RUSH: I don’t believe it.
OBAMA: — in the midst of that crisis, President Bush, his cabinet, his staff, many of you who are here today, went out of your ways, George, you went out of your way to make sure that the transition to a new administration was as seamless as possible.
RUSH: It’s “Mr. President, you went out of your way.” It’s not “George, you went out of your way.” Anyway, he couldn’t help himself. This is a day where all this is set aside but he has to point out, it was bad, and it was worse than we knew. It was worse than they told us, but even two and a half months, in the midst of the crisis, President Bush went out of their way to make sure the transition to us was seamless. The months before I took the oath were chaotic, the economy was in trouble, fellow Americans were in pain.
So you got Bush sitting there and the country sucked when I got here ’cause of you, buddy, even though we’re unveiling your portrait today. It was so bad, we didn’t know how bad it was until we actually got in here, George. Am I over-interpreting this? Am I hearing what I expected to hear, am I making too much of it, or not? Is it classless? The months before I took the oath were a chaotic time. We knew the economy was in trouble, but we wouldn’t know until later just how breathtaking the crisis was? Okay, here’s Obama two.
OBAMA: All of us will always remember the image of President Bush standing on that pile of rubble, bullhorn in hand, conveying extraordinary strength and resolve to the American people, but also representing the strength and resolve of the American people.
OBAMA: And last year when we delivered justice to Osama Bin Laden, I made it clear that our success was due to —
OBAMA: — many people in many organizations working together over many years, across two administrations.
OBAMA: That’s why my first call, once American forces were safely out of harm’s way, was to President Bush.
RUSH: Okay. So Bush’s greatest moment was passing power to Obama, even though he lied to him about how bad it was. And then Bush’s second best moment was when Obama called him and told him he’d killed Bin Laden. Is that right? Or am I misinterpreting this, folks? He did give Bush some credit getting Bin Laden here, but it the highlight for Bush was getting the phone call from Obama. Okay. I don’t want to err on the side of bias here. Here’s Obama three.
OBAMA: One of the greatest strengths of our democracy is our ability to peacefully and routinely go through transitions of power. Leaders and their families who are willing to devote their lives to the country that they love. This is what we’ll think about every time we pass these portraits, just as millions of other visitors will do in the decades and perhaps even the centuries to come.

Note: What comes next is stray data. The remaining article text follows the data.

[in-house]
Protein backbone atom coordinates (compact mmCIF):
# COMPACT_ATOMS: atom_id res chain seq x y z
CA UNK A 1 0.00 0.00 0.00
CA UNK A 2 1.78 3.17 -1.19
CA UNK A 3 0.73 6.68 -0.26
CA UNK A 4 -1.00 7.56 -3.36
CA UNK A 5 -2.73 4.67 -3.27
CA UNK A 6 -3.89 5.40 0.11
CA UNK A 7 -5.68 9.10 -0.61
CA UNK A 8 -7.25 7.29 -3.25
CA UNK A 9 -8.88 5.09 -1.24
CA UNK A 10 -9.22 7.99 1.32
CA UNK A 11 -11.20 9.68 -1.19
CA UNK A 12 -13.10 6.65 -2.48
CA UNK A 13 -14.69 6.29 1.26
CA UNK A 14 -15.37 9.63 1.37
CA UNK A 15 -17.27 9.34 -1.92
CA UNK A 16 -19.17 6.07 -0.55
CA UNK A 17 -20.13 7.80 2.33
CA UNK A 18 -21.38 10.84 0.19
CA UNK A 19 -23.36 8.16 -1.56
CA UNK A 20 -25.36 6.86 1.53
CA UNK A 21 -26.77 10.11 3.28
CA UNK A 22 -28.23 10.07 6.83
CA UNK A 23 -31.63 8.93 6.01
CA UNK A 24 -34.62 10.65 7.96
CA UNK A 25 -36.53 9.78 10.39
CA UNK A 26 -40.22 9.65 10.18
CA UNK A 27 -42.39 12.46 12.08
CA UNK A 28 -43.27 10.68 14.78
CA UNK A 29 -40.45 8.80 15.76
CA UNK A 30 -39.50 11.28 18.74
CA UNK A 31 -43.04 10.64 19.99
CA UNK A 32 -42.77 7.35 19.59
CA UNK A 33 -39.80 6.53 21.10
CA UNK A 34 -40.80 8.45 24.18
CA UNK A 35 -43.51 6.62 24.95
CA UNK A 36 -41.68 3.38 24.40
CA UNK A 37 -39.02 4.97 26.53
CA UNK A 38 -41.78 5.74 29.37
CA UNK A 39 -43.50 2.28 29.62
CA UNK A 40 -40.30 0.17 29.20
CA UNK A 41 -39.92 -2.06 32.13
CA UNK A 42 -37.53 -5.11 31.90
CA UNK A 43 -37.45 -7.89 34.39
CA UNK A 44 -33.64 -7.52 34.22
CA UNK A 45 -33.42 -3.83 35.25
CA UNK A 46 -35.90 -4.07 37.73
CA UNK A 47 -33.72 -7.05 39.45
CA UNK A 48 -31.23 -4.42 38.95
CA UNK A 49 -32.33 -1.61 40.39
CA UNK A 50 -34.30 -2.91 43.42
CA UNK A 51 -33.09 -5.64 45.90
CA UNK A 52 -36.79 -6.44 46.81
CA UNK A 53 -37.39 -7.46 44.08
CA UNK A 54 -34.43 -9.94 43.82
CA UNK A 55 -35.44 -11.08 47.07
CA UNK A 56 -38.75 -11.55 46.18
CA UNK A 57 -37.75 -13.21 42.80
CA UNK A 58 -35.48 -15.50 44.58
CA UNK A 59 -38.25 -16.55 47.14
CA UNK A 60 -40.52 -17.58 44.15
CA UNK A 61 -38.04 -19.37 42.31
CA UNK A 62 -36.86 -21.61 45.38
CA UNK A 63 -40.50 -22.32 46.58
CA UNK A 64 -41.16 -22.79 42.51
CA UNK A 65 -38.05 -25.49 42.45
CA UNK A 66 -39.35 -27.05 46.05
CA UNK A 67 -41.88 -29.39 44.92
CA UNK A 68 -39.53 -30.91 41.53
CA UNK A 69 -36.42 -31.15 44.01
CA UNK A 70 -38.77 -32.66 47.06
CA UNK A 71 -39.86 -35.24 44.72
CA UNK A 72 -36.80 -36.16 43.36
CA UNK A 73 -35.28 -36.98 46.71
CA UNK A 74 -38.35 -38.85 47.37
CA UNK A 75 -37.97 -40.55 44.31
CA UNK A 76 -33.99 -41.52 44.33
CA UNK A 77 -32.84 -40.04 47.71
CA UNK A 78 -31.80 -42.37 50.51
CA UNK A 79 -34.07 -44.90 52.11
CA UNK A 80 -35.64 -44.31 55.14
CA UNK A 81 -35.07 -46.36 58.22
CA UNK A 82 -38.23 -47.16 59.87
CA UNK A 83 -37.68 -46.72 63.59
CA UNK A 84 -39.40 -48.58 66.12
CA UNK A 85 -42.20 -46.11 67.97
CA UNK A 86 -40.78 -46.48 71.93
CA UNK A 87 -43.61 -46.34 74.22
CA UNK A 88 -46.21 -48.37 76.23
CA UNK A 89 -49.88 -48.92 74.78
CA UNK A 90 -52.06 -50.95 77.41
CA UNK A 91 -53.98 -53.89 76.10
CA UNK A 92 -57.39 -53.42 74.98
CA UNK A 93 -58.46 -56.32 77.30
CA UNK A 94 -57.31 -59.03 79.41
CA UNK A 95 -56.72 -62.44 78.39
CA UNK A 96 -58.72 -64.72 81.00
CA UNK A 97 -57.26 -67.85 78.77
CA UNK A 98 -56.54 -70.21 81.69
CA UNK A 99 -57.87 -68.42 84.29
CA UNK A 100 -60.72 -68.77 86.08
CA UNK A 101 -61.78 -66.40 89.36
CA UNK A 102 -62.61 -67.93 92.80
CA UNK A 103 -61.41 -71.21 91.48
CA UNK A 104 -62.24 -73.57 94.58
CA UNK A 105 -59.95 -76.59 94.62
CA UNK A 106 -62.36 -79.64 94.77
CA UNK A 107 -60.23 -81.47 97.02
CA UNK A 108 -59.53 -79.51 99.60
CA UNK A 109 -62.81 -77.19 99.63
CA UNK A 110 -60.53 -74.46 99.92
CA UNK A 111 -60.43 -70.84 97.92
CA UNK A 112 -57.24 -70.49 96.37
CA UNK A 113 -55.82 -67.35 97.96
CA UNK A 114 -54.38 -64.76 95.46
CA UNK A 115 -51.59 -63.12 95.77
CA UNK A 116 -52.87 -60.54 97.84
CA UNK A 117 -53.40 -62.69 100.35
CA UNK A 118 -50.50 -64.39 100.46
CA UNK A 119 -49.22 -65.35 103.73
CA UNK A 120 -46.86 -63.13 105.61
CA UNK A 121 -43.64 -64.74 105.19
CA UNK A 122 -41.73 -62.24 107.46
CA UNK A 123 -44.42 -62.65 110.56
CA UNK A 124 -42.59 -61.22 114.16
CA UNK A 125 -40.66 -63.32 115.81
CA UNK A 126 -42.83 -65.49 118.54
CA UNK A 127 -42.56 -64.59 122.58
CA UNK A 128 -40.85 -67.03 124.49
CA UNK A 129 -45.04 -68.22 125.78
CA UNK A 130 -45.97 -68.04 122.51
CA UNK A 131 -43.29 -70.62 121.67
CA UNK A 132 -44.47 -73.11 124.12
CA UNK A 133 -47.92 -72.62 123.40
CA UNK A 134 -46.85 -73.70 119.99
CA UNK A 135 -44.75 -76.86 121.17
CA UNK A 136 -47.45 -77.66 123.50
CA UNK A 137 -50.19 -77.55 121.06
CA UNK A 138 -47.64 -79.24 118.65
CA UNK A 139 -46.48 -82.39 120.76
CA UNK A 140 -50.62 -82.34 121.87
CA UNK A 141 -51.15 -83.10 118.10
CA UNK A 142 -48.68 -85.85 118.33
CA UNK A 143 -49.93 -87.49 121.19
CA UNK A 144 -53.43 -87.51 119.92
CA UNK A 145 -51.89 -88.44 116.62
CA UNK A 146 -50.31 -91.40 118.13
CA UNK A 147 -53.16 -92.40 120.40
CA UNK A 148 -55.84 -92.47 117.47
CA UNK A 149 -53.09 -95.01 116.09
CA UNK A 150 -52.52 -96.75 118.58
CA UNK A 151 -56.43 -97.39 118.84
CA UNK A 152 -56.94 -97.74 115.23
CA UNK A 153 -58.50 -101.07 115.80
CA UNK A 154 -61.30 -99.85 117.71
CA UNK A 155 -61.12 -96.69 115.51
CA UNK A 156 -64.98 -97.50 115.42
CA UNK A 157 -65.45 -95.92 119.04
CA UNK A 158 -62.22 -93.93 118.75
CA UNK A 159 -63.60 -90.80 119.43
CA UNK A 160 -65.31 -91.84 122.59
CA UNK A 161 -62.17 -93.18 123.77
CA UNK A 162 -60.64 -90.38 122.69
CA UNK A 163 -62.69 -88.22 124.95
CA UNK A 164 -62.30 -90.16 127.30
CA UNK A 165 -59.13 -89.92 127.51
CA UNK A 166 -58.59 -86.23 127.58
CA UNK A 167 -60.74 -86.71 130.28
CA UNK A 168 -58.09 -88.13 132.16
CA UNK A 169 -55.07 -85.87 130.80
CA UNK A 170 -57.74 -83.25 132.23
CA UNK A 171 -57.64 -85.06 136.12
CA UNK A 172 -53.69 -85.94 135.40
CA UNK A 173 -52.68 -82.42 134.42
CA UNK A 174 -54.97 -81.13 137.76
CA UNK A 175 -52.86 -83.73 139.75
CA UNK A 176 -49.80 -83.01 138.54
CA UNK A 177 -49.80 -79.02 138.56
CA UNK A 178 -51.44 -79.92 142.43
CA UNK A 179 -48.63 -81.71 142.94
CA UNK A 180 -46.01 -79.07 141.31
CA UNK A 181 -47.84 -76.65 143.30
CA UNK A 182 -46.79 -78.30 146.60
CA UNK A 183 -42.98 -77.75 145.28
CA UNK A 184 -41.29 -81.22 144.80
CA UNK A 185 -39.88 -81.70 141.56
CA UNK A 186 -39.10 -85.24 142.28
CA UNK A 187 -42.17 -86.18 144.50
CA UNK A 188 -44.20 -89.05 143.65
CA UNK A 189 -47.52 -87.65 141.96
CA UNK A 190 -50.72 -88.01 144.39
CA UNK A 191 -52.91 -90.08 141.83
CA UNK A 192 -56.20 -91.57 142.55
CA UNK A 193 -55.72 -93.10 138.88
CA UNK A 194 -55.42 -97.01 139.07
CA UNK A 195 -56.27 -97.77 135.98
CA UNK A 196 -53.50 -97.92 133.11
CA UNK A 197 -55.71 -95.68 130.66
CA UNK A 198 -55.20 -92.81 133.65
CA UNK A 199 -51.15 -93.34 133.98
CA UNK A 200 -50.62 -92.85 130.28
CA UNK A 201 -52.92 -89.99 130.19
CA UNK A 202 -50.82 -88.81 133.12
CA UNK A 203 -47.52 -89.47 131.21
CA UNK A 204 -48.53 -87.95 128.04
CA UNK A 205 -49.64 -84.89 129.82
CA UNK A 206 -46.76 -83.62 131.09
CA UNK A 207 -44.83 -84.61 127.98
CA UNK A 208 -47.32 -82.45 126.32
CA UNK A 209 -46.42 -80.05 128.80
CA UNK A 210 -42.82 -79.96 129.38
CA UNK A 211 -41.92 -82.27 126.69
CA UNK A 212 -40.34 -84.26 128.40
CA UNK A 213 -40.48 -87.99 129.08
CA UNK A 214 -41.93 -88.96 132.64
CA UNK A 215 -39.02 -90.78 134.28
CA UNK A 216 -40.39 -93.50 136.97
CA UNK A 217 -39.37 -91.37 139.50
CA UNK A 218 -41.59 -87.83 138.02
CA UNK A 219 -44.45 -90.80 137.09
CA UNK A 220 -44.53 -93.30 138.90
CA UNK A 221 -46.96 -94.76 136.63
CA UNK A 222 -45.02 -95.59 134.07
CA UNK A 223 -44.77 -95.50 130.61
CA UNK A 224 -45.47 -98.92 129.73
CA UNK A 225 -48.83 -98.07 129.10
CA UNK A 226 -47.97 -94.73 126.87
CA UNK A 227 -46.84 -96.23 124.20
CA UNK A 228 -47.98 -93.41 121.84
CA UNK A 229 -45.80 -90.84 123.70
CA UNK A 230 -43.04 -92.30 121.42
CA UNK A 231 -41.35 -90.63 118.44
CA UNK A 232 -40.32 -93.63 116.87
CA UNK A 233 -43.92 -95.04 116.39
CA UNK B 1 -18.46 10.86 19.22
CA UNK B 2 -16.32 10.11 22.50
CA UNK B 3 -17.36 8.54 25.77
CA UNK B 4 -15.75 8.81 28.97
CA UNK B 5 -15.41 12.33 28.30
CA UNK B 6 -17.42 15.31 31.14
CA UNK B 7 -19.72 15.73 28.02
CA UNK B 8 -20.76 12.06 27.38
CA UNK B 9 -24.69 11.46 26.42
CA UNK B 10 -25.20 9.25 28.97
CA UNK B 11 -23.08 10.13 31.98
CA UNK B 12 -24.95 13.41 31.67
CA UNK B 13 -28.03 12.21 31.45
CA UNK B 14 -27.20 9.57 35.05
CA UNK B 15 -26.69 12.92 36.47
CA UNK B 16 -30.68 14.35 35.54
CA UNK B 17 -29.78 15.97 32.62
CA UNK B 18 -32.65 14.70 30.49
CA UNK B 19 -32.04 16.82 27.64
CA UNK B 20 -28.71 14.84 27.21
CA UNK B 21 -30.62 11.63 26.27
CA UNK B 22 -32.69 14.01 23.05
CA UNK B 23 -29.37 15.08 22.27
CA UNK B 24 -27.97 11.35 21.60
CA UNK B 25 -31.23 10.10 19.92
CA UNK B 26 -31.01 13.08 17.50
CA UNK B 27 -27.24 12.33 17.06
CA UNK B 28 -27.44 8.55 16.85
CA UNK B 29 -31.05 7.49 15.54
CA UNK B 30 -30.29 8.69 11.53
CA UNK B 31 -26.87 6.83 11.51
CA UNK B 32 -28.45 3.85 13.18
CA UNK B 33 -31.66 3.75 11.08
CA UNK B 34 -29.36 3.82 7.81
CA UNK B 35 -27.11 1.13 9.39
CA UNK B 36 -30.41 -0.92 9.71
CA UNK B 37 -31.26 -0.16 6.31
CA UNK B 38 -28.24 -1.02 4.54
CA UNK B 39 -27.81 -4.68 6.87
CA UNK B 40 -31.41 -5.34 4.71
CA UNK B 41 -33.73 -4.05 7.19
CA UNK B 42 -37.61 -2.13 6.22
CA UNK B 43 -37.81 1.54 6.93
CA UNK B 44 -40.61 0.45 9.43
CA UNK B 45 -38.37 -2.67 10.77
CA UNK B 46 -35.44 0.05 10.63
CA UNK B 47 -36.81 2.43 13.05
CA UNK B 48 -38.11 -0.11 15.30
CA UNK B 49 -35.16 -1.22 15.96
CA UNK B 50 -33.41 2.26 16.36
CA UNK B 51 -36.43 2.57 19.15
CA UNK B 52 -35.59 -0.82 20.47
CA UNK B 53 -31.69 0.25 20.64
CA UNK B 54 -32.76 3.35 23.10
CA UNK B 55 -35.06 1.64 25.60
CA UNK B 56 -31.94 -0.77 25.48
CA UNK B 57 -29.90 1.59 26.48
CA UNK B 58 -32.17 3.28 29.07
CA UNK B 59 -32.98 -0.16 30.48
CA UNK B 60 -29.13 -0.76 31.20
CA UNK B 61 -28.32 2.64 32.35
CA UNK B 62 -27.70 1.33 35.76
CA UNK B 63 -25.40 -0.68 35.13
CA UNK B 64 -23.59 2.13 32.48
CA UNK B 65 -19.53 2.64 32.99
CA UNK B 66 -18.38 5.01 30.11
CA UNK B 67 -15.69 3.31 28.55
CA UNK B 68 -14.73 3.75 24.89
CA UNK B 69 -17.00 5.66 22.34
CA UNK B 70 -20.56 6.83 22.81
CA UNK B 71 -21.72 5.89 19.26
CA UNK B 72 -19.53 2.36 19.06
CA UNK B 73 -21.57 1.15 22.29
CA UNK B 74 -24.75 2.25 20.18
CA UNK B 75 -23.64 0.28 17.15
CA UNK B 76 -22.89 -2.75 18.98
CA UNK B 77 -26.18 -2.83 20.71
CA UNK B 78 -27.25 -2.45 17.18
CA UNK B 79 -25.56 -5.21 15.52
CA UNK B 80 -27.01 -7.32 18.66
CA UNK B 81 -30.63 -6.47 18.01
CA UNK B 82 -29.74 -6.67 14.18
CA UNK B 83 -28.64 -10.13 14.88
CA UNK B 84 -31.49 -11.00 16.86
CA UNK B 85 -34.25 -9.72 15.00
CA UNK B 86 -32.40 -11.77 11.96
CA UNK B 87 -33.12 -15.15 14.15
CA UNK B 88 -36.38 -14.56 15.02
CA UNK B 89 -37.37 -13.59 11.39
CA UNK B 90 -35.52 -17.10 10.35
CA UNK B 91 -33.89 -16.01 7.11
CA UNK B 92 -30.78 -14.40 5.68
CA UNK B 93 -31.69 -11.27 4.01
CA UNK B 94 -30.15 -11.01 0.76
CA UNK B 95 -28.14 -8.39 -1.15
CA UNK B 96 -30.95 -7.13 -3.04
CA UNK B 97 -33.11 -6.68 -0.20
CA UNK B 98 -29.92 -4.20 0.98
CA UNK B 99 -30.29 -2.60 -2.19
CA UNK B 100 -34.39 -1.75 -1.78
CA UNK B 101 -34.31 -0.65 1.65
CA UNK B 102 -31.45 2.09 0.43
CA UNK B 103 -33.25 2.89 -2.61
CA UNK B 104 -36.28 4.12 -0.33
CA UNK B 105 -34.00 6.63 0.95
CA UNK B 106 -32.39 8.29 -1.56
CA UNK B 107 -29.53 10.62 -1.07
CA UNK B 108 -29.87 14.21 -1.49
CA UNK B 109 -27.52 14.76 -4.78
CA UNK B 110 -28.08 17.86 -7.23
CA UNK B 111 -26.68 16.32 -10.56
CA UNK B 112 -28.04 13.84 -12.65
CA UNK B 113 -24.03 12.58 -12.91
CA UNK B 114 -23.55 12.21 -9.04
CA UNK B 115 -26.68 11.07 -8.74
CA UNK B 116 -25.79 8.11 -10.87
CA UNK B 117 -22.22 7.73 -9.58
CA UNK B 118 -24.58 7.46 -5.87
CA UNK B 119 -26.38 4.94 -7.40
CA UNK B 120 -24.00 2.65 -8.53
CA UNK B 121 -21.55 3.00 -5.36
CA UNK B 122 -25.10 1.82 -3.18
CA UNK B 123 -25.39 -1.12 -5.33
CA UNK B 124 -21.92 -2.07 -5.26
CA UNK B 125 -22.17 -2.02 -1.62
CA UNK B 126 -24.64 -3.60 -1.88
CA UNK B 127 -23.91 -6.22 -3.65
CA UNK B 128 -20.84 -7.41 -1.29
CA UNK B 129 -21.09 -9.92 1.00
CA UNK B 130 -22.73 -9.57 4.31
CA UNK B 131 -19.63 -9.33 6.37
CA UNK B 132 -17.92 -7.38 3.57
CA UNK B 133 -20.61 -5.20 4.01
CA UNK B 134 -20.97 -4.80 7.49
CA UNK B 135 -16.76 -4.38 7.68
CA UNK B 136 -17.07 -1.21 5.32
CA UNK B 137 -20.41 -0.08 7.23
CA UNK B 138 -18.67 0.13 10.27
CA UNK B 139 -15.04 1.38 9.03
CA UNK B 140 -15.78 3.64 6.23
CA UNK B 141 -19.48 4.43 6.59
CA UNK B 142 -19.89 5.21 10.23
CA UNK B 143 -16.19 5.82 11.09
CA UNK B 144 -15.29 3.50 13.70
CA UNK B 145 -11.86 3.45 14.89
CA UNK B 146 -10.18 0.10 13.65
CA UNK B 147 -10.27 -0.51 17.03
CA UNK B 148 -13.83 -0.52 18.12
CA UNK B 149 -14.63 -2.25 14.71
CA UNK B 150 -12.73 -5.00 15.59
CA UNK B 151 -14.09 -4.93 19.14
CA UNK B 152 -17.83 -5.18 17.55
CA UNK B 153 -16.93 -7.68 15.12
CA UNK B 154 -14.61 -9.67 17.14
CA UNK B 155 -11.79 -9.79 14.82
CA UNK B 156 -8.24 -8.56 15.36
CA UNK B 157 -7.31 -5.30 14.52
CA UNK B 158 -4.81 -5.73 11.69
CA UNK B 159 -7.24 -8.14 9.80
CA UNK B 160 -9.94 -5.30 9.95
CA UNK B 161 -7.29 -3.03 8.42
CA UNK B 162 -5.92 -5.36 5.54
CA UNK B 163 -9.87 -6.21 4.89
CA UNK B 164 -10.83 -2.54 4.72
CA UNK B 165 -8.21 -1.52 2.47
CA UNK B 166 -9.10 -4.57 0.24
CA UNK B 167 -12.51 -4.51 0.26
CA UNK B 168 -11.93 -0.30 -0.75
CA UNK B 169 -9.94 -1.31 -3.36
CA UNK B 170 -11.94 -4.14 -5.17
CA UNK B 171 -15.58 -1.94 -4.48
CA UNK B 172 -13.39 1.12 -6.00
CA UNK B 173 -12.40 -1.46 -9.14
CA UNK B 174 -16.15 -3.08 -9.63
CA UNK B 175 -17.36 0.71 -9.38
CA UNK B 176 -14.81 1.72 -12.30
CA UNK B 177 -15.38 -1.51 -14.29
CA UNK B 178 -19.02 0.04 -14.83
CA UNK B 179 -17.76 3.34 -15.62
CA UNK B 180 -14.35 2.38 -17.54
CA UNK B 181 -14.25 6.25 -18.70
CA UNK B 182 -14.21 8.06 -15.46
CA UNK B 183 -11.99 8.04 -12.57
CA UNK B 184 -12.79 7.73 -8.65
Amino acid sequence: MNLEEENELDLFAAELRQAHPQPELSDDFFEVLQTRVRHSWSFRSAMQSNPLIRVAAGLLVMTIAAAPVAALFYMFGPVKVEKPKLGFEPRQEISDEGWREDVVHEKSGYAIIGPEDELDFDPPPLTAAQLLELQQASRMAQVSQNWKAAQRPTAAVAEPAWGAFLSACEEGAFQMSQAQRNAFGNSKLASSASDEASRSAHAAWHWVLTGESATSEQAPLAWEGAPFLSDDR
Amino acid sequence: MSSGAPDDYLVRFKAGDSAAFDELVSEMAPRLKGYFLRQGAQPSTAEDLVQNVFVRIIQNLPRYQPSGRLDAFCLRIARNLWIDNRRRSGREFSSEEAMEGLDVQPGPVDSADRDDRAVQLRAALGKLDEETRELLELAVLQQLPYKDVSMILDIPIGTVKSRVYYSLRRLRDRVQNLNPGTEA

RUSH: Right. So if America lasts a couple more centuries, people will think about Bush passing power to Obama when they pass Bush’s portrait. Is that right? That’s what people will think of. Hundreds of years from now, people will think about Bush passing power to Obama when they pass Bush. Mr. President, let me tell you something. You talk about piles of rubble. What we’re always gonna remember, Mr. Obama, is the image of you standing on the rubble of the US economy. That’s the image we have.
RUSH: Okay, Obama. Even Bush’s portrait was all about him. Greatest moment was passing power. Bush’s greatest moment, passing power to Obama. Bush’s second best moment was when Obama called him and told him Bin Laden was dead. And then, in a couple hundred years people will think about Bush passing power to Obama when they pass Bush’s portrait in the White House. He gave his stump speech. He gave his stump speech at a portrait unveiling. Let’s listen to Bush, shall we? We have three Bush bites. Here’s number one.
GEORGE W. BUSH: I am pleased that my portrait brings an interesting symmetry to the White House collection. It now starts and ends with a George W. (laughter) When the British burned the White House in 1814, Dolley Madison famously saved this portrait of the first George W. Now Michelle — (laughter) — if anything happens, there’s your man. (laughter.)
RUSH: A little dig, a little dig from Bush. Here’s Bush two.
GEORGE W. BUSH: I am also pleased, Mr. President, that when you are wandering these halls as you wrestle with tough decisions, you will now be able to gaze at this portrait and ask, “What would George do?”
RUSH: Oh-ho! Ho-ho-ho! Another dig. Mr. President, not Barack, did you notice, “Mr. President, when you’re wandering these halls, you’ll now be able to ask, ‘What would George do?'” Oh, yeah. And then here’s Bush three.
GEORGE W. BUSH: I am honored to be hanging near a man who gave me the greatest gift possible, unconditional love. And that would be number 41. (applause)
RUSH: His dad, George H. W. Bush.